- Interest charges
- Total purchases
- Available credit
- Cash advances
Anything that affected your overall statement balance gets totaled up here. Simply put, your statement balance is the sum of all the charges, credits and payments made to your credit card account during that specific billing cycle. You’ll see any statement credits — like reward redemptions or refunds — and payments deducted from your balance while purchases, interest charges, fees and cash advances get added to it.
This section will also show your credit limit and the available credit on your account so you know how close you are to your credit limit, which allows you to figure your credit utilization.
Keep in mind
Your payment information section provides your outstanding balance and the minimum payment required to avoid late fees or a penalty APR. You’ll also find the date your payment is due, so mark your calendar if you haven’t already set up automatic payments.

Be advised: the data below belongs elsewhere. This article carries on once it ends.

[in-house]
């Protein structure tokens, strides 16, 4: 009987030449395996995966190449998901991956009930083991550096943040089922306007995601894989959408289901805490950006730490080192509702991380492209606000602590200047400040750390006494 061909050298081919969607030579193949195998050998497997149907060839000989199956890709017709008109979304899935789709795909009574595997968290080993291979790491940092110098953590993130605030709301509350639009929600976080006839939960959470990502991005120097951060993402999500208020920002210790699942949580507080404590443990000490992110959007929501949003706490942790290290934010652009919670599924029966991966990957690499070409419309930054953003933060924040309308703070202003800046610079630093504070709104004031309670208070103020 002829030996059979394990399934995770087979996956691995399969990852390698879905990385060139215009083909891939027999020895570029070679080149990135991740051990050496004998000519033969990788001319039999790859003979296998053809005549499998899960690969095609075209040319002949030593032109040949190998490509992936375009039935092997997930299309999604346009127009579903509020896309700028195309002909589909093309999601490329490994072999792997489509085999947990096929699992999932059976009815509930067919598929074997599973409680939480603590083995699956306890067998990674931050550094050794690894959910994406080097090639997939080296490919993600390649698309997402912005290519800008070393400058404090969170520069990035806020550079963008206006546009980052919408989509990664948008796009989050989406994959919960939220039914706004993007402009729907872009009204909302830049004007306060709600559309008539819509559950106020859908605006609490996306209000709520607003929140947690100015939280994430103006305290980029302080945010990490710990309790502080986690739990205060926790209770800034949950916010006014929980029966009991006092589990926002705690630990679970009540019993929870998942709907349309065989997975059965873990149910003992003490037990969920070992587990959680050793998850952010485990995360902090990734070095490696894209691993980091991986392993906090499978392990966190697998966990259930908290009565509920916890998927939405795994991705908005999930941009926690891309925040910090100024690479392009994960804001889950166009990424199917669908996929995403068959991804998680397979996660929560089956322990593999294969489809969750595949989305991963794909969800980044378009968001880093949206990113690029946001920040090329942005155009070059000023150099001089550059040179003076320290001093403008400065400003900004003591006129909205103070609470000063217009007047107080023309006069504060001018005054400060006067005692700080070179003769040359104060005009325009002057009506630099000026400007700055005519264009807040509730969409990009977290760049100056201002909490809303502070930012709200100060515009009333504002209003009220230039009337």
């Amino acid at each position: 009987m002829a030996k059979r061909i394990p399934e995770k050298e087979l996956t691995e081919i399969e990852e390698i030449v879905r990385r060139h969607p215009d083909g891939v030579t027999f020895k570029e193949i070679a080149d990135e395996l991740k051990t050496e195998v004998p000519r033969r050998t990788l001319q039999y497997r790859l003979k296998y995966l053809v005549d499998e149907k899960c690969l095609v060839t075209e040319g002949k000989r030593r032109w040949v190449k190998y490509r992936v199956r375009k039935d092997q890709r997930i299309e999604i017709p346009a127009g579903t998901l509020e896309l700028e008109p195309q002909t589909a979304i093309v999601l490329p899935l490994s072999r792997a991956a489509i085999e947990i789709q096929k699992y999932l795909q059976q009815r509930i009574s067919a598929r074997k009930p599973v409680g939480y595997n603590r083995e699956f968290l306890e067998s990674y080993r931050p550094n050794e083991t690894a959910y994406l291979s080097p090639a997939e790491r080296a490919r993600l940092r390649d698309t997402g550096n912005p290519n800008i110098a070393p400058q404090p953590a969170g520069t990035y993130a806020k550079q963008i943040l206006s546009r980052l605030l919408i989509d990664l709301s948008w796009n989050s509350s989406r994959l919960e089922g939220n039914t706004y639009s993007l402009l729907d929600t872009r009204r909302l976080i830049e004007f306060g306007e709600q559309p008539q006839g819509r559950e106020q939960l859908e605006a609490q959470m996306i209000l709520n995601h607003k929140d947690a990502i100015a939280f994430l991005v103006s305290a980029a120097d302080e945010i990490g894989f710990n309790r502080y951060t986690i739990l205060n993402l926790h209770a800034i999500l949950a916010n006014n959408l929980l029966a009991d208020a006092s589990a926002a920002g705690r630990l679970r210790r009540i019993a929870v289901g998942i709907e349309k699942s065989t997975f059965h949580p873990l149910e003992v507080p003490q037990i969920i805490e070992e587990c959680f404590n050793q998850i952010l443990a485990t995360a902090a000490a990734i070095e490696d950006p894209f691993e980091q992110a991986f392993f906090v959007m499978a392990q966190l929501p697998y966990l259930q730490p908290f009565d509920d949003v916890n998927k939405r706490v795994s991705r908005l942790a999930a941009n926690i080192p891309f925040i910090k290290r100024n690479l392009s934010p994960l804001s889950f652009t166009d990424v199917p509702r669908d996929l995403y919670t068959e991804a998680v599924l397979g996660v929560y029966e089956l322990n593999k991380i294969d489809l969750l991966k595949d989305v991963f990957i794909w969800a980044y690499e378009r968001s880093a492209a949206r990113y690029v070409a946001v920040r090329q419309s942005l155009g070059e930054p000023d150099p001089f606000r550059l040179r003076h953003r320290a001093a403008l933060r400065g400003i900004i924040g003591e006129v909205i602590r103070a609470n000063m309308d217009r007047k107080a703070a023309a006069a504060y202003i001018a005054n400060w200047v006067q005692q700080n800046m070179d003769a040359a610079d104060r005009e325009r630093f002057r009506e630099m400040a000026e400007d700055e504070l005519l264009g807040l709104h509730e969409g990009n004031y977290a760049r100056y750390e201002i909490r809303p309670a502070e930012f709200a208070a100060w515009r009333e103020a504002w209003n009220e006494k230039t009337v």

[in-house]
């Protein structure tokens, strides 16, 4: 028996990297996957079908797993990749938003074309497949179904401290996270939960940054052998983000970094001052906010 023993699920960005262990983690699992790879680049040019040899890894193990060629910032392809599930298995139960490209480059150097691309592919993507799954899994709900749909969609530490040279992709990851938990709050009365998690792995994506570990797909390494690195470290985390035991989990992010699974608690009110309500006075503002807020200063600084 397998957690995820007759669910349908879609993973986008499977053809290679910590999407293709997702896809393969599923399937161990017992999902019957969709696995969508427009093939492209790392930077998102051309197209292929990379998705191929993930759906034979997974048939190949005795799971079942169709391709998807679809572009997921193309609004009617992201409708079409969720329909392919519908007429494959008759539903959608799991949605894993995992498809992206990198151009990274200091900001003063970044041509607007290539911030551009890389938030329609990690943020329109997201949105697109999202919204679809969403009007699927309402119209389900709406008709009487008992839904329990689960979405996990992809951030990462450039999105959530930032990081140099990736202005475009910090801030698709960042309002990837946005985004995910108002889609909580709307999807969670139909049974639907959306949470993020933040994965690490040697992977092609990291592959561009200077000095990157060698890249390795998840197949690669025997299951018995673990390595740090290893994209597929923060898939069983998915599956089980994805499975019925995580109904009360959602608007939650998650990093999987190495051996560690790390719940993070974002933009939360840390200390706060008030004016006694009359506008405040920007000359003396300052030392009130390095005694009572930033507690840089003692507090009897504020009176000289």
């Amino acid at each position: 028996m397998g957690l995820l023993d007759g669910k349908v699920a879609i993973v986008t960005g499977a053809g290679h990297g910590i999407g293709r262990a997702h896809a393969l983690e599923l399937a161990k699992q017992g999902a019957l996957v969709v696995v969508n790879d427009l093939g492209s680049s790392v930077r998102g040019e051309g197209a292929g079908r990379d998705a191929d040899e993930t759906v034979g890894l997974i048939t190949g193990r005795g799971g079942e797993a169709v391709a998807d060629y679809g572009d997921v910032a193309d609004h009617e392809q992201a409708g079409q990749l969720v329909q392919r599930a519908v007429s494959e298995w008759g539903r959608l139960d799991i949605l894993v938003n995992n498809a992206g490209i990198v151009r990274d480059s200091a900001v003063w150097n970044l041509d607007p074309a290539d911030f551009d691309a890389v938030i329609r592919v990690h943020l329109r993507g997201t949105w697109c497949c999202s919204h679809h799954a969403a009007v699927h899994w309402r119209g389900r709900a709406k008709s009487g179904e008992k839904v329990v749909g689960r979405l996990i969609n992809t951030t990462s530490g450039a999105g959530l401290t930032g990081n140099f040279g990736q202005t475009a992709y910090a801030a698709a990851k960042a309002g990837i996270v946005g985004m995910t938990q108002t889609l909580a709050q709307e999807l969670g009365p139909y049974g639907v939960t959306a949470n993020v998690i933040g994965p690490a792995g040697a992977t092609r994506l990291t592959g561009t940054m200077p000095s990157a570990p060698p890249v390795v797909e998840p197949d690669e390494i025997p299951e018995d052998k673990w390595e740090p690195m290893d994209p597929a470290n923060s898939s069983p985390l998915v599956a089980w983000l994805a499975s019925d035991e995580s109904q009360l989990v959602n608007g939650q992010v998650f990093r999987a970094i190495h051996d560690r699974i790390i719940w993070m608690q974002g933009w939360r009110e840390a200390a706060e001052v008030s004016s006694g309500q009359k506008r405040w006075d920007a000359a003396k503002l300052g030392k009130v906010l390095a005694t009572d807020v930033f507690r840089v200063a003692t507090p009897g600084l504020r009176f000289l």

Minimum payment warning
In accordance with amendments to the Truth in Lending Act, you’ll see a minimum payment warning in the payment information section cautioning you about the consequences of only making minimum payments on your credit card balance. This is paired with calculations for how much time and money you would save if you increase your monthly payment.
Credit card providers are required by law to give you an idea of what you’d need to pay per month — with no additional purchases — to pay off the balance in three years, sometimes expressed as 36 months.
Included with the minimum payment warning may be a credit counseling notice, provided to help you connect with a nonprofit credit counseling agency. If you’re having trouble making your minimum payments, short-term issues can often be solved with a phone call or email to your credit issuer — but some circumstances require additional help to start getting debt under control.